He’s not exactly welcomed with open arms at K9, but he refuses to give up. He doesn’t really bond with the dogs. His sergeant doesn’t think he’s a “dog man.” When he finishes the K9 training course, he is to get his own dog. Scott’s not too interested in the Belgian Malinois he’s offered, but another dog attracts his attention, a German shepherd with surgery scars on her hips. The female dog is a war dog who was wounded and sent to be rehabilitated with an adoptive family, a couple. When the husband dies, the woman donates the dog to the LAPD for use as a K9 officer.
The dog has to be retrained, and she has a problem. The dog was shot in Afghanistan and has a case of canine PTSD. Her name is Maggie.
The two scarred, traumatized veterans, man and dog, bond and set off to find Stephanie’s killers. No one in the LAPD has made any headway in the case, in part because Scott can’t remember much from the shooting despite the psychiatric treatment he’s been receiving. Some things are beginning to come back to him, though. So he sets off to find the killers, and Maggie is by his side.
Baton Rouge native Crais has created heroes in previous books that are indestructible (Joe Pike) and superior (Elvis Cole). Neither of them is as purely good-intentioned or as likeable as Scott James, and none of them has four feet like Maggie. It would seem like an obvious tact to make a dog a hero. Even a bad dog is better than most people. When writers have delved into personification of animals in the past, they’ve often tried to make them be humans in different bodies (think the rabbits in Watership Downs) or some kind of almost supernatural being (think Buck in Call of the Wild). Crais doesn’t make Maggie human-like, just the opposite. He explains why Maggie is superior to people. It’s partly physical, as Crais shows as Maggie watches over Scott as he sleeps.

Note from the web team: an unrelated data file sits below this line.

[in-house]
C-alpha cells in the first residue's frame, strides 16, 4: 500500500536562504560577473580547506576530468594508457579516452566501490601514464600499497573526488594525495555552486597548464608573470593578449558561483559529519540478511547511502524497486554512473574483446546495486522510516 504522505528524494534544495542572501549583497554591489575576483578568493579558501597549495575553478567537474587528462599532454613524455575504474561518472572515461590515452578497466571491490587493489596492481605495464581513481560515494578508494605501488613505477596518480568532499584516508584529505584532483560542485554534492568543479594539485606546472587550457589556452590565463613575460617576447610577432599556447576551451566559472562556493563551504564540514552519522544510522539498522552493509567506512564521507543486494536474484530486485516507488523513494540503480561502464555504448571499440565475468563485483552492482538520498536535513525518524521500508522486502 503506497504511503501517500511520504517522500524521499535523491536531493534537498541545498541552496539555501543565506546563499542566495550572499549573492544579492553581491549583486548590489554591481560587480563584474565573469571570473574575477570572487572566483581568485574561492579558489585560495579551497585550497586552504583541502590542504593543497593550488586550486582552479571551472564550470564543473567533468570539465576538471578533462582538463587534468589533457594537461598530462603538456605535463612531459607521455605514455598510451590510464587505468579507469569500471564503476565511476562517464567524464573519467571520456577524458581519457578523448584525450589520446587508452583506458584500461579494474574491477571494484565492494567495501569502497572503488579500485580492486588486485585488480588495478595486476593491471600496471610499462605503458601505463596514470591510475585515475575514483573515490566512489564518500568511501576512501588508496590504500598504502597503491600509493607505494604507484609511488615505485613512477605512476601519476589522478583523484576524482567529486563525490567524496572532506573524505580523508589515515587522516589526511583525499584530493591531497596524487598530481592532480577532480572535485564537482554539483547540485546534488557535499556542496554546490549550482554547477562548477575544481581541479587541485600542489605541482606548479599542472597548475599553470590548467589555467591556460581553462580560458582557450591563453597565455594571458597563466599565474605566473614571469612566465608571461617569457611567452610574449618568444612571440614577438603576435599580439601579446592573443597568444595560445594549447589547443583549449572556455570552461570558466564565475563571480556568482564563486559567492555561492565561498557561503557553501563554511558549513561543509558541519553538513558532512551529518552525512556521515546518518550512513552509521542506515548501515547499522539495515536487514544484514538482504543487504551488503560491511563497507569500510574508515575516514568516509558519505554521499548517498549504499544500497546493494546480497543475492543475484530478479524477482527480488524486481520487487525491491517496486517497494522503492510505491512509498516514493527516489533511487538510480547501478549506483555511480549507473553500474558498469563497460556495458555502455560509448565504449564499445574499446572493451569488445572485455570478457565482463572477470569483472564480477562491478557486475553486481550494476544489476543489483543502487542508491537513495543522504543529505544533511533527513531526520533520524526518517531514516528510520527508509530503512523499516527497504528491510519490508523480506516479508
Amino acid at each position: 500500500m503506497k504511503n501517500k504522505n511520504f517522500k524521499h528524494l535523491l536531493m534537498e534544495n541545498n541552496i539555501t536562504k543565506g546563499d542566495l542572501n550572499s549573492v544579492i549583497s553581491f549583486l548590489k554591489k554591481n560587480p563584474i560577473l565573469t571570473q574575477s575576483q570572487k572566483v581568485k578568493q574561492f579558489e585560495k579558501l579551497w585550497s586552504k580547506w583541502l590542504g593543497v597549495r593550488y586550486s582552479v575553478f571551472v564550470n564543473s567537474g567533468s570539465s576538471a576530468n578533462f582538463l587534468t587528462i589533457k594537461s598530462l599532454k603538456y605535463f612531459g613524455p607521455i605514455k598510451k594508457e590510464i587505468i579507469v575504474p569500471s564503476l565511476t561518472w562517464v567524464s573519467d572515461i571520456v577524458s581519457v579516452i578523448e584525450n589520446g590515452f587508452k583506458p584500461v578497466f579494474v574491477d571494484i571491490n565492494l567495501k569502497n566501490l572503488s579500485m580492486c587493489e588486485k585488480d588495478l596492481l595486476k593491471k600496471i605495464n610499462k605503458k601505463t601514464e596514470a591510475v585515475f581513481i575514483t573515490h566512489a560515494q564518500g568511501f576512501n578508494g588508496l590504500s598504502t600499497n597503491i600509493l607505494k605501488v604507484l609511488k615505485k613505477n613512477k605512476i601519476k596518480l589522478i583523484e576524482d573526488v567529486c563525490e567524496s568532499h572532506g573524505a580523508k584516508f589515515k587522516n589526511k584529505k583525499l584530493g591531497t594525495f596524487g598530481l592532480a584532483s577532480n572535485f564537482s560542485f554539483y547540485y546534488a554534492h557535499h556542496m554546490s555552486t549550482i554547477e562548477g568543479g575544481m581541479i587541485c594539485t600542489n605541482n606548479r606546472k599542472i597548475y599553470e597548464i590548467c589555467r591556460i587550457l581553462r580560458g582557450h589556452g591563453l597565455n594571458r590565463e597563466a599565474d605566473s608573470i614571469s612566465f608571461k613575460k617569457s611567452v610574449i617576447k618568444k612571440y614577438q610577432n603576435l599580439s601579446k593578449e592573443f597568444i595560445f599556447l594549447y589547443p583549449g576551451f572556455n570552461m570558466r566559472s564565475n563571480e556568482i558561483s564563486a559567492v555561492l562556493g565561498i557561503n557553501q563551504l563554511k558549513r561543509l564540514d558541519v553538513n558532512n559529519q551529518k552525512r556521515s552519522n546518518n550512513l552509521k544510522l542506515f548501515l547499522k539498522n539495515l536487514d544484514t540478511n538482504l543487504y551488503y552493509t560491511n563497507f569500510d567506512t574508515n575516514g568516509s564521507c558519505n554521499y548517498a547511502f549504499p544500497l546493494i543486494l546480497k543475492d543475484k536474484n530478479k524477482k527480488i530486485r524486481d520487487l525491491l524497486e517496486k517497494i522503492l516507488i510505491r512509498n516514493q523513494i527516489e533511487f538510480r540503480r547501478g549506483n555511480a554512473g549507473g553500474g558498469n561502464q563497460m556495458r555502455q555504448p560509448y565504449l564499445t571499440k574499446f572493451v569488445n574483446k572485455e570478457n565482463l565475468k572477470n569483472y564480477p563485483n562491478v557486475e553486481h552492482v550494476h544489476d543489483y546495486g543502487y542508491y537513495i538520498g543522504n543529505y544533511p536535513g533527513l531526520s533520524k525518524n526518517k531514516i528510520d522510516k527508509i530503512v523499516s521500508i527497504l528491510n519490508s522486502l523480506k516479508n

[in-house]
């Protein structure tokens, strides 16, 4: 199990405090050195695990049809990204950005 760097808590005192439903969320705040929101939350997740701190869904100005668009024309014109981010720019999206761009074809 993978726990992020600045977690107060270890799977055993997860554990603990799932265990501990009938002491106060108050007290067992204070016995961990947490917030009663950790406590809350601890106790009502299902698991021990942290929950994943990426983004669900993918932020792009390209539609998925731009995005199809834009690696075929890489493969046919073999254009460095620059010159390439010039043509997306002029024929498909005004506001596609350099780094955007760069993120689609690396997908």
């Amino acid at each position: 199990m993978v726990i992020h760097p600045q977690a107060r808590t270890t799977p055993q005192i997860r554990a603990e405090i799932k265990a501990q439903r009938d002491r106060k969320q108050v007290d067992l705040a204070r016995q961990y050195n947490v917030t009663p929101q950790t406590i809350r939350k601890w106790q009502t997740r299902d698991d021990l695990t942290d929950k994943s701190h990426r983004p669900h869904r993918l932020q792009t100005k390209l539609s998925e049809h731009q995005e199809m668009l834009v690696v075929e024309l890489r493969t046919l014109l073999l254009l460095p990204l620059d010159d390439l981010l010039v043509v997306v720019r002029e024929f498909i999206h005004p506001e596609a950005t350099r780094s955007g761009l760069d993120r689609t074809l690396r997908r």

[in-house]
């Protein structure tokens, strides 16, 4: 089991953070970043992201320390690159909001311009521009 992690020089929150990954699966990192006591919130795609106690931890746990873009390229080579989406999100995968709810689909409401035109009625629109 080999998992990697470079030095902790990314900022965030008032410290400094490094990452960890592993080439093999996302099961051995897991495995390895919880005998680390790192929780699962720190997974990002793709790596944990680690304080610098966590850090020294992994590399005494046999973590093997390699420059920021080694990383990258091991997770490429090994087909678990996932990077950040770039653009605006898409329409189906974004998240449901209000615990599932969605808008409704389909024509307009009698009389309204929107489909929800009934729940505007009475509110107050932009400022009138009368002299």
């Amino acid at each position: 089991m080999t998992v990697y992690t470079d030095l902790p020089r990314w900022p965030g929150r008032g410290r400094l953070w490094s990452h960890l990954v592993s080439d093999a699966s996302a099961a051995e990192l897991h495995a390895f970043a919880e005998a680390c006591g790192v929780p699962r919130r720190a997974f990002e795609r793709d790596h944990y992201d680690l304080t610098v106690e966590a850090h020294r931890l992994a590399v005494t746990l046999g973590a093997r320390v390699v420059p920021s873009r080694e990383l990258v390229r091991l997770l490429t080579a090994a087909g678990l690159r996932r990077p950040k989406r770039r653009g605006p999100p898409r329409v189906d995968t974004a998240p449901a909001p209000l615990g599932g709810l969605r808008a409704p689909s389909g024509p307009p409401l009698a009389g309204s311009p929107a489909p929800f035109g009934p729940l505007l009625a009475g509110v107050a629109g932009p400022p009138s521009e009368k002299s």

“Maggie’s long German shepherd nose had more than two hundred twenty-five million scent receptors. This was as many as a beagle, forty-five times more than the man, and was bettered only by a few of her hound cousins. A full eighth of her brain was devoted to her nose, giving her a sense of smell a thousand times better than the sleeping man’s, and more sensitive than any scientific device. If taught the smell of a particular man’s urine, she could recognize and identify that same smell if only a single drop were diluted in a full-sized swimming pool.”
It’s partly how she reacts to what she perceives around her.
“Maggie was bred to guard and protect, so this was what she did. She stood in the still room near the sleeping man, and looked and listened and smelled. She drew in the world through her ears and her nose, and found no threat. All was good. All was safe.”
Once Maggie bonds to someone, her loyalty to that person is absolute. She is brave and fierce in protecting her pack. Her instinct and training is to face a threat and never back up an inch. Scott learns this in the course of their search for the killers, and so does the reader.
Crais is no stranger to the best-seller lists, and Suspect has already been on several, for good reason. It has a relentlessly fast-paced plot. Scott is a brave hero but not a superhero. The villains are very bad people with bad motivations. Many of the good guys are on the wrong track, and some are just confused.
The story is the perfect vehicle to showcase the author’s most remarkable creation: Maggie, who is never confused but always follows her nose to the the correct conclusion. It’s a gripping story but short enough to be read straight through on a long plane flight.